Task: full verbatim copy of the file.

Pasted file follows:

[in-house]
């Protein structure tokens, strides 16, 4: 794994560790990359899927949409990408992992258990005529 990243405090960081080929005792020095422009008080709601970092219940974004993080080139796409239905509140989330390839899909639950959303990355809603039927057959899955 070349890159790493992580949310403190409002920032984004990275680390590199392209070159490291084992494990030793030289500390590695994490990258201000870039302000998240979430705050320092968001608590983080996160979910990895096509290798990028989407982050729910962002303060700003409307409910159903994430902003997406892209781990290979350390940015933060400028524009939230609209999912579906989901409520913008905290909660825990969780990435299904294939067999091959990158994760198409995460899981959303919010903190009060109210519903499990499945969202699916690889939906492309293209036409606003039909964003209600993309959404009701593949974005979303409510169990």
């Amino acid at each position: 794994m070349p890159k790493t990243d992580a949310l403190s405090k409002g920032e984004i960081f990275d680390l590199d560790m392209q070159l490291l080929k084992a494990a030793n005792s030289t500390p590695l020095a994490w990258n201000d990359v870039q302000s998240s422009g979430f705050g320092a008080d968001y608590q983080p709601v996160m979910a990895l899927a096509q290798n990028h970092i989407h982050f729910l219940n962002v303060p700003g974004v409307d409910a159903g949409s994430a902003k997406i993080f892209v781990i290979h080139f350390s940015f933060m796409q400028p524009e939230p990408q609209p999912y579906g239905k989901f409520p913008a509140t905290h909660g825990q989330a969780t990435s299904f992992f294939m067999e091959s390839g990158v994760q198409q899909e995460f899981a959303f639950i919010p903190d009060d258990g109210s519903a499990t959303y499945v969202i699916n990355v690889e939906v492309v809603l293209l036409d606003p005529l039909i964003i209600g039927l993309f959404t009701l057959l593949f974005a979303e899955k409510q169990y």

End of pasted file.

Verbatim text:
[in-house]
């Protein structure tokens, strides 16, 4: 794994560790990359899927949409990408992992258990005529 990243405090960081080929005792020095422009008080709601970092219940974004993080080139796409239905509140989330390839899909639950959303990355809603039927057959899955 070349890159790493992580949310403190409002920032984004990275680390590199392209070159490291084992494990030793030289500390590695994490990258201000870039302000998240979430705050320092968001608590983080996160979910990895096509290798990028989407982050729910962002303060700003409307409910159903994430902003997406892209781990290979350390940015933060400028524009939230609209999912579906989901409520913008905290909660825990969780990435299904294939067999091959990158994760198409995460899981959303919010903190009060109210519903499990499945969202699916690889939906492309293209036409606003039909964003209600993309959404009701593949974005979303409510169990």
């Amino acid at each position: 794994m070349p890159k790493t990243d992580a949310l403190s405090k409002g920032e984004i960081f990275d680390l590199d560790m392209q070159l490291l080929k084992a494990a030793n005792s030289t500390p590695l020095a994490w990258n201000d990359v870039q302000s998240s422009g979430f705050g320092a008080d968001y608590q983080p709601v996160m979910a990895l899927a096509q290798n990028h970092i989407h982050f729910l219940n962002v303060p700003g974004v409307d409910a159903g949409s994430a902003k997406i993080f892209v781990i290979h080139f350390s940015f933060m796409q400028p524009e939230p990408q609209p999912y579906g239905k989901f409520p913008a509140t905290h909660g825990q989330a969780t990435s299904f992992f294939m067999e091959s390839g990158v994760q198409q899909e995460f899981a959303f639950i919010p903190d009060d258990g109210s519903a499990t959303y499945v969202i699916n990355v690889e939906v492309v809603l293209l036409d606003p005529l039909i964003i209600g039927l993309f959404t009701l057959l593949f974005a979303e899955k409510q169990y």